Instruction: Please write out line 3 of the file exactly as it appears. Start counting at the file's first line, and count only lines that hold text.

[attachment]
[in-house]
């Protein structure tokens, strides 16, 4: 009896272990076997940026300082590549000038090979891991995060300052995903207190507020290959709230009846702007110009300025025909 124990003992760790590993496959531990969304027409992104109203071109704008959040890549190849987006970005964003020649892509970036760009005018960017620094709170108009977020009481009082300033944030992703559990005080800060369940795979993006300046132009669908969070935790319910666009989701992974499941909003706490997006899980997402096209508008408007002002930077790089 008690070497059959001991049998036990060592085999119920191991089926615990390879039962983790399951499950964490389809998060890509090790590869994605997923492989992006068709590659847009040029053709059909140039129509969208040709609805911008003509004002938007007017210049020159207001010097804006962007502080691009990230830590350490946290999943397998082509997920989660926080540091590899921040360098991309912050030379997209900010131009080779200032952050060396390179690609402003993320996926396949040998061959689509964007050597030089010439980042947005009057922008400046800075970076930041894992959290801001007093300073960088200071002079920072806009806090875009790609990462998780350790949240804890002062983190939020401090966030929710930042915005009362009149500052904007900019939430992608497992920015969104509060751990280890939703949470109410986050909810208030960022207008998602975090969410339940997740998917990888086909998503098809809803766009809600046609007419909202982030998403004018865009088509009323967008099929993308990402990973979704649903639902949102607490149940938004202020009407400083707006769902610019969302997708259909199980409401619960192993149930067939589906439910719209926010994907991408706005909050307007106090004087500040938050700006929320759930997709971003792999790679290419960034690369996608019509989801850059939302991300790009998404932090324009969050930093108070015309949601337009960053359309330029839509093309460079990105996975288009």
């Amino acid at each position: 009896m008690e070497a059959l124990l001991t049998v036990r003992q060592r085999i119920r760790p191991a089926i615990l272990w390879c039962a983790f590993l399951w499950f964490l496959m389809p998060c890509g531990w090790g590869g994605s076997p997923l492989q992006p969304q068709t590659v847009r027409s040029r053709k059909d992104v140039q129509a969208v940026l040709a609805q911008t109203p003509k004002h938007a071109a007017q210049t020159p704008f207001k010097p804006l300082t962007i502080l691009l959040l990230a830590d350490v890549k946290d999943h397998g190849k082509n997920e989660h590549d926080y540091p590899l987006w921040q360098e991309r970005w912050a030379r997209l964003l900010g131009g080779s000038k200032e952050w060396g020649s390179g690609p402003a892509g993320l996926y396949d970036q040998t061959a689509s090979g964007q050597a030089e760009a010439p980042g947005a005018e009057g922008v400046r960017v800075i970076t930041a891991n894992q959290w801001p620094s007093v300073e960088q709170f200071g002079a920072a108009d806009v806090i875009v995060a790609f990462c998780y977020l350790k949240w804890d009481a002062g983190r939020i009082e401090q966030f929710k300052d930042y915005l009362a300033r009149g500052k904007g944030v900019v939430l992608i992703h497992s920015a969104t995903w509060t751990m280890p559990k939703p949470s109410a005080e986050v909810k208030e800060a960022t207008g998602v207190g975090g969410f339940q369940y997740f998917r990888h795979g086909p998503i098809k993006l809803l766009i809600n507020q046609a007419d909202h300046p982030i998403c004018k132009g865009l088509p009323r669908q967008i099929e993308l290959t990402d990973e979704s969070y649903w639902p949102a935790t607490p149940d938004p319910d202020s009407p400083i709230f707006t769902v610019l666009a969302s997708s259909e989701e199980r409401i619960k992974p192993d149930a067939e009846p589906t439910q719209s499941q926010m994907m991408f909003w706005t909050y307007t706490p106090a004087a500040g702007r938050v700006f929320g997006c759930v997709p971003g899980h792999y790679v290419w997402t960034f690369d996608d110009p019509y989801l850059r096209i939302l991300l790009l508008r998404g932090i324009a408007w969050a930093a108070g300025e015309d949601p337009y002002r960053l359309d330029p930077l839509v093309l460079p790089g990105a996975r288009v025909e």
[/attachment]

């Amino acid at each position: 009896m008690e070497a059959l124990l001991t049998v036990r003992q060592r085999i119920r760790p191991a089926i615990l272990w390879c039962a983790f590993l399951w499950f964490l496959m389809p998060c890509g531990w090790g590869g994605s076997p997923l492989q992006p969304q068709t590659v847009r027409s040029r053709k059909d992104v140039q129509a969208v940026l040709a609805q911008t109203p003509k004002h938007a071109a007017q210049t020159p704008f207001k010097p804006l300082t962007i502080l691009l959040l990230a830590d350490v890549k946290d999943h397998g190849k082509n997920e989660h590549d926080y540091p590899l987006w921040q360098e991309r970005w912050a030379r997209l964003l900010g131009g080779s000038k200032e952050w060396g020649s390179g690609p402003a892509g993320l996926y396949d970036q040998t061959a689509s090979g964007q050597a030089e760009a010439p980042g947005a005018e009057g922008v400046r960017v800075i970076t930041a891991n894992q959290w801001p620094s007093v300073e960088q709170f200071g002079a920072a108009d806009v806090i875009v995060a790609f990462c998780y977020l350790k949240w804890d009481a002062g983190r939020i009082e401090q966030f929710k300052d930042y915005l009362a300033r009149g500052k904007g944030v900019v939430l992608i992703h497992s920015a969104t995903w509060t751990m280890p559990k939703p949470s109410a005080e986050v909810k208030e800060a960022t207008g998602v207190g975090g969410f339940q369940y997740f998917r990888h795979g086909p998503i098809k993006l809803l766009i809600n507020q046609a007419d909202h300046p982030i998403c004018k132009g865009l088509p009323r669908q967008i099929e993308l290959t990402d990973e979704s969070y649903w639902p949102a935790t607490p149940d938004p319910d202020s009407p400083i709230f707006t769902v610019l666009a969302s997708s259909e989701e199980r409401i619960k992974p192993d149930a067939e009846p589906t439910q719209s499941q926010m994907m991408f909003w706005t909050y307007t706490p106090a004087a500040g702007r938050v700006f929320g997006c759930v997709p971003g899980h792999y790679v290419w997402t960034f690369d996608d110009p019509y989801l850059r096209i939302l991300l790009l508008r998404g932090i324009a408007w969050a930093a108070g300025e015309d949601p337009y002002r960053l359309d330029p930077l839509v093309l460079p790089g990105a996975r288009v025909e």